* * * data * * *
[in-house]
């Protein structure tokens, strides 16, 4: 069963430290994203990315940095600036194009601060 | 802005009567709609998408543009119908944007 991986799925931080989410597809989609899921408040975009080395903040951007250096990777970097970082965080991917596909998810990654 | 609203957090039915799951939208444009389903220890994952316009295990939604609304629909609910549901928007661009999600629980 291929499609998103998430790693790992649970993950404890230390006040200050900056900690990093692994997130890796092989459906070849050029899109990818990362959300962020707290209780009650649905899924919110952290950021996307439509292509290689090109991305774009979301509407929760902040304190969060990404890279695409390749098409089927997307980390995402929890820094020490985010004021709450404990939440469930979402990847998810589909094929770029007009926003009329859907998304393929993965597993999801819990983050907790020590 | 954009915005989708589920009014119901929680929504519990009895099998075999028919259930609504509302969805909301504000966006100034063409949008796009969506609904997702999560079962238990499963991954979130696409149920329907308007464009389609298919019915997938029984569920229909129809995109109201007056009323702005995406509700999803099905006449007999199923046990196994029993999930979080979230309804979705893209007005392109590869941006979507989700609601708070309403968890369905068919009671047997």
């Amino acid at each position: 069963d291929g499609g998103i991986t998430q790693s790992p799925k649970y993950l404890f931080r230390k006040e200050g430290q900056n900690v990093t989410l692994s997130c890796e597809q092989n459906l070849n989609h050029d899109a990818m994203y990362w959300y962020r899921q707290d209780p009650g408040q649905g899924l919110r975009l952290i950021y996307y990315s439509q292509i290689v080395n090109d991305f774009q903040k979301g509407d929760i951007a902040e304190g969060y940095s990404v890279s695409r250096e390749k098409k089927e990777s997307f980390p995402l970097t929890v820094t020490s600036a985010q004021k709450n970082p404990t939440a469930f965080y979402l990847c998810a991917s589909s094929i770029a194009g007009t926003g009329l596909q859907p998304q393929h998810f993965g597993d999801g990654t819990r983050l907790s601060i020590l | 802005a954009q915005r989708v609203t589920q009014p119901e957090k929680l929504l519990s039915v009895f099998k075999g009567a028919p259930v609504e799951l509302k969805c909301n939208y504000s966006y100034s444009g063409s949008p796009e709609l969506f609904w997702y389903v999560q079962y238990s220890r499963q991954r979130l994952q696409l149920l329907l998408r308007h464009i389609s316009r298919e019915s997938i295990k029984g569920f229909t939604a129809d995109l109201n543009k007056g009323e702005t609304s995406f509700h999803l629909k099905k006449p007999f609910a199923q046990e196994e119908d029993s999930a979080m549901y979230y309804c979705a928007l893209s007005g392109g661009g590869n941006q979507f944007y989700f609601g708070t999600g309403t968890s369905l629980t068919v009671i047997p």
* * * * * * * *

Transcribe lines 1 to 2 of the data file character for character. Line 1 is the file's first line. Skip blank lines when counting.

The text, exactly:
[in-house]
């Protein structure tokens, strides 16, 4: 069963430290994203990315940095600036194009601060 | 802005009567709609998408543009119908944007 991986799925931080989410597809989609899921408040975009080395903040951007250096990777970097970082965080991917596909998810990654 | 609203957090039915799951939208444009389903220890994952316009295990939604609304629909609910549901928007661009999600629980 291929499609998103998430790693790992649970993950404890230390006040200050900056900690990093692994997130890796092989459906070849050029899109990818990362959300962020707290209780009650649905899924919110952290950021996307439509292509290689090109991305774009979301509407929760902040304190969060990404890279695409390749098409089927997307980390995402929890820094020490985010004021709450404990939440469930979402990847998810589909094929770029007009926003009329859907998304393929993965597993999801819990983050907790020590 | 954009915005989708589920009014119901929680929504519990009895099998075999028919259930609504509302969805909301504000966006100034063409949008796009969506609904997702999560079962238990499963991954979130696409149920329907308007464009389609298919019915997938029984569920229909129809995109109201007056009323702005995406509700999803099905006449007999199923046990196994029993999930979080979230309804979705893209007005392109590869941006979507989700609601708070309403968890369905068919009671047997």